BME100 f2017:Group1 W0800 L4
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LAB 4 WRITE-UP
HEATED LID: 100°C
INITIAL STEP: 95°C for 2 minutes
NUMBER OF CYCLES: 25
Denature at 95°C for 30 seconds, Anneal at 57°C for 30 seconds, and Extend at 72°C for 30 seconds
FINAL STEP: 72°C for 2 minutes
FINAL HOLD: 4°C
Research and Development
PCR - The Underlying Technology
The Function of Each Component:
The template DNA is the sample we will amplify and analyze to diagnose the patients. The primers are used to designate which specific sample of the template DNA is amplified. They attach to sites on the template DNA that mark each end of the desired segment. The Taq Polymerase attaches to the primers on each individual strand of DNA and copies the DNA by adding the matching nucleotides to the single strands. It is designed to withstand the high heat of the PCR. The deoxyribonucleotides are used to create copies of the selected segment of the template DNA. Taq Polymerase attaches these to the single, separated strands of DNA in each PCR cycle.
What Happens During a PCR Cycle:
Initially, the temperature is raised to 95° C for two minutes. Then for 30 seconds, the DNA denatures, meaning the double helix separates into two single-stranded DNA molecules. Then, the temperature cools to 57° C for 30 seconds and the primers lock onto the single DNA strands, preventing the DNA strands from recombining. This is called annealing. Then, the temperature is raised to 72° C over 30 seconds, and the Taq Polymerase is activated. The polymerase adds complementary dNTPs to the strands, starting at the primers and continuing to the end of the strand, where it falls off. This process takes 2 minutes. The cycle will repeat itself for 25 cycles, and then the mixture will be held at 4° C.
When the Taq Polymerase is activated, base pairing occurs. This happens at 72° C in the final stages of the PCR cycle. Adenine and Thymine pair together, and cytosine and guanine pair together.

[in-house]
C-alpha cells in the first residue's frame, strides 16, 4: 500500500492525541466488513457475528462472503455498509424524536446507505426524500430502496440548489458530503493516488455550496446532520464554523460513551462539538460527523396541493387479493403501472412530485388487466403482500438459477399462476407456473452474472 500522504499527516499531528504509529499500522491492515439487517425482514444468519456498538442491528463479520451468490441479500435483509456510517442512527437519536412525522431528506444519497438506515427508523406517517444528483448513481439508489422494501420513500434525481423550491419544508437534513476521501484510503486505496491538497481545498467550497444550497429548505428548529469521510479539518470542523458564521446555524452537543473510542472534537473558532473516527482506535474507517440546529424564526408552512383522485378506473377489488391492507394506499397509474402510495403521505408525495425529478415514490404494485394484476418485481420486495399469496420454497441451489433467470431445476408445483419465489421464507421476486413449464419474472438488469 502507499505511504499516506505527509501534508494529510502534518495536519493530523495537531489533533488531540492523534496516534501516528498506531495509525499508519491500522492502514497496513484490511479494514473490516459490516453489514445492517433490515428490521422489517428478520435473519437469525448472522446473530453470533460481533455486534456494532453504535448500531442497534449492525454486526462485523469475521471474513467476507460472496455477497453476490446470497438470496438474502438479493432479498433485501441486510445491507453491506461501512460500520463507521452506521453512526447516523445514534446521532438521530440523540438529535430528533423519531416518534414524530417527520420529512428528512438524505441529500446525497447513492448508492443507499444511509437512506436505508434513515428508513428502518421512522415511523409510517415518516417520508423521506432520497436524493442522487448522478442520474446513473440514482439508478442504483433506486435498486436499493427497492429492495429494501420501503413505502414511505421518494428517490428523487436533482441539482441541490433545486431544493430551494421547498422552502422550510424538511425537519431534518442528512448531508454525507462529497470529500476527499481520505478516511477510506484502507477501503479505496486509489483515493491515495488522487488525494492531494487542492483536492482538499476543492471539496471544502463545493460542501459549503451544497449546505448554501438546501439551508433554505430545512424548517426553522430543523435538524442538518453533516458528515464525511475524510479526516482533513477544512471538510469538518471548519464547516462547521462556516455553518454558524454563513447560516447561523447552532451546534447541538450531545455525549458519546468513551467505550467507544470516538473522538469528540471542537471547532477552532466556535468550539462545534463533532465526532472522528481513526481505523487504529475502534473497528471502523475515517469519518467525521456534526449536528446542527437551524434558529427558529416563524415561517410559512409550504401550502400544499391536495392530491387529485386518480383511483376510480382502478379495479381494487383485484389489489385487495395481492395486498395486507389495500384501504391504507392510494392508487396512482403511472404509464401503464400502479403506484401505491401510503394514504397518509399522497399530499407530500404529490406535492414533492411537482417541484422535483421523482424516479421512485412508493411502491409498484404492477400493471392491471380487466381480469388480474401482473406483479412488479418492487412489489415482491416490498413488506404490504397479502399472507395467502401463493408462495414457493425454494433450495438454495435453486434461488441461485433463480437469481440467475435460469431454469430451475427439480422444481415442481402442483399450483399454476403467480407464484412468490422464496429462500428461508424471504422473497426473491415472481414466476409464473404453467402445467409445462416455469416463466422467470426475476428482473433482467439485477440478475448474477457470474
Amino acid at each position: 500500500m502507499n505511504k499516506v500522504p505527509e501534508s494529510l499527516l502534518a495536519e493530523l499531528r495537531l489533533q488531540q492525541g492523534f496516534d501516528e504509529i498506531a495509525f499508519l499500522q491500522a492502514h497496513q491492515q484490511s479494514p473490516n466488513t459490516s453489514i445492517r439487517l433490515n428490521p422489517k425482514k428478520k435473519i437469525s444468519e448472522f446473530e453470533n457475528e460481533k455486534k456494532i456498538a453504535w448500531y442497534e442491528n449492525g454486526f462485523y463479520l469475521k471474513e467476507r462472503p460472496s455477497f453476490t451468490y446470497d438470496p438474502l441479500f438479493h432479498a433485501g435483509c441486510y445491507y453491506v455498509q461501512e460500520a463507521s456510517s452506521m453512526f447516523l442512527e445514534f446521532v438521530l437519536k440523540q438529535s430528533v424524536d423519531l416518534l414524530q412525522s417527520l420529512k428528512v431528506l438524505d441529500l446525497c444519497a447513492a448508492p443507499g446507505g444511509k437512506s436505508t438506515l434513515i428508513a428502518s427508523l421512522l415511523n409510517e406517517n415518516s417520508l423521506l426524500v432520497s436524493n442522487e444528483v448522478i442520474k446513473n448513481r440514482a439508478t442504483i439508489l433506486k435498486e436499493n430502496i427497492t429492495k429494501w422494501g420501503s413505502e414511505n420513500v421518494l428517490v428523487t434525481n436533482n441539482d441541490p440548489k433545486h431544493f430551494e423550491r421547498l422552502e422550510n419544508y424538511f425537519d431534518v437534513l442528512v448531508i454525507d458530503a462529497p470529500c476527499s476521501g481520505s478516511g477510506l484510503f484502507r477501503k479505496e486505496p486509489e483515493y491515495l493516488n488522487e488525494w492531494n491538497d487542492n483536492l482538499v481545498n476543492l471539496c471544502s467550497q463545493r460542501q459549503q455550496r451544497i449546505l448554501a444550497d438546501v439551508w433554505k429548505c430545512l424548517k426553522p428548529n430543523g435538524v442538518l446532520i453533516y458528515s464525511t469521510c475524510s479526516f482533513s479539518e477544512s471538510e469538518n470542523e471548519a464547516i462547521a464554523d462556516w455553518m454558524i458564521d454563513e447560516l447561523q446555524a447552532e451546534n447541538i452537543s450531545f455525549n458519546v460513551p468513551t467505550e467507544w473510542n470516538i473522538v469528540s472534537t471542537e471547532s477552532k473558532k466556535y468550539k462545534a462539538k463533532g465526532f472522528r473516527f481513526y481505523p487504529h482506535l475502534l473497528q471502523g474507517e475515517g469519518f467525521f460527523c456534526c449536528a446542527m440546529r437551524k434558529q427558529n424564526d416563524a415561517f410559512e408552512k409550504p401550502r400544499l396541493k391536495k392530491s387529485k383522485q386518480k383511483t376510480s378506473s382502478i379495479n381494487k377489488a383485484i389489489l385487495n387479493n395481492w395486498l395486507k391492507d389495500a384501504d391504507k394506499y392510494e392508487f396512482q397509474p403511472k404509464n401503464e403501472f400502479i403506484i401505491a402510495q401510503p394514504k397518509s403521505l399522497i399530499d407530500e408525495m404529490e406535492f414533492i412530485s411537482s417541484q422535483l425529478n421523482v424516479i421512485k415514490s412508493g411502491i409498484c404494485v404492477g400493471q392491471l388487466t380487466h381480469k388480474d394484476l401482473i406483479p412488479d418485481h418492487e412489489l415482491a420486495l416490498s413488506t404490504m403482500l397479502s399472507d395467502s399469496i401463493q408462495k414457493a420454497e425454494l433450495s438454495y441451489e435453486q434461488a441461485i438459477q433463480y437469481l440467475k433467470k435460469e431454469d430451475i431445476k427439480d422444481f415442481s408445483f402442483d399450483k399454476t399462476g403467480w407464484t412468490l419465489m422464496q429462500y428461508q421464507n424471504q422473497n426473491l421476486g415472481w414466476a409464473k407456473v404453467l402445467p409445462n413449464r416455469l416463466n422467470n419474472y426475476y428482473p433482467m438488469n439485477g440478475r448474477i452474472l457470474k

SNP Information & Primer Design
Background: About the Disease SNP
A single-nucleotide polymorphism, SNP, is a variation in a single nucleotide that occurs at a specific position in the genome. At a specific base position in a human genome, a minority of individuals may have a different base than the majority of the population. The two differing nucleotide variations are said to be alleles for this base position. Many diseases, including sickle- cell anemia and cystic fibrosis, are the result of SNPs. Similarly, severity of an illness and one's reaction to treatment can also be dependent on SNPs.
The NCBI database was used to find a sequence of base pairs in the human genome associated with a specific disease. The sequence observed contained a single nucleotide polymorphism (SNP) related to the development of Alzheimer's disease. The numerical position of the specific nucleotide was then recorded so as to be used in designing a primer that would match with the desired sequence. A forward primer was designed based on the location of the nucleotide of interest. Given that every PCR reaction requires two primers to function properly, a reverse primer was needed as well, and designed based on the location of a nucleotide exactly 200 base pairs away from the allele used to create the forward primer. Subsequently, the disease forward primer was designed by changing the final base of the non-disease forward primer to be identical to the disease related SNP. The disease reverse primer was left identical to the non-disease reverse primer. Finally, all four primers were tested in the UCSC In-Silico PCR website to verify proper design function.
Non-disease forward primer: AGCGGCCAGCGCTGGGAACT
Non-disease reverse primer: CAGGCCCCCCAAGACTTAGC
Disease forward primer: AGCGGCCAGCGCTGGGAACC
Disease reverse primer: CAGGCCCCCCAAGACTTAGC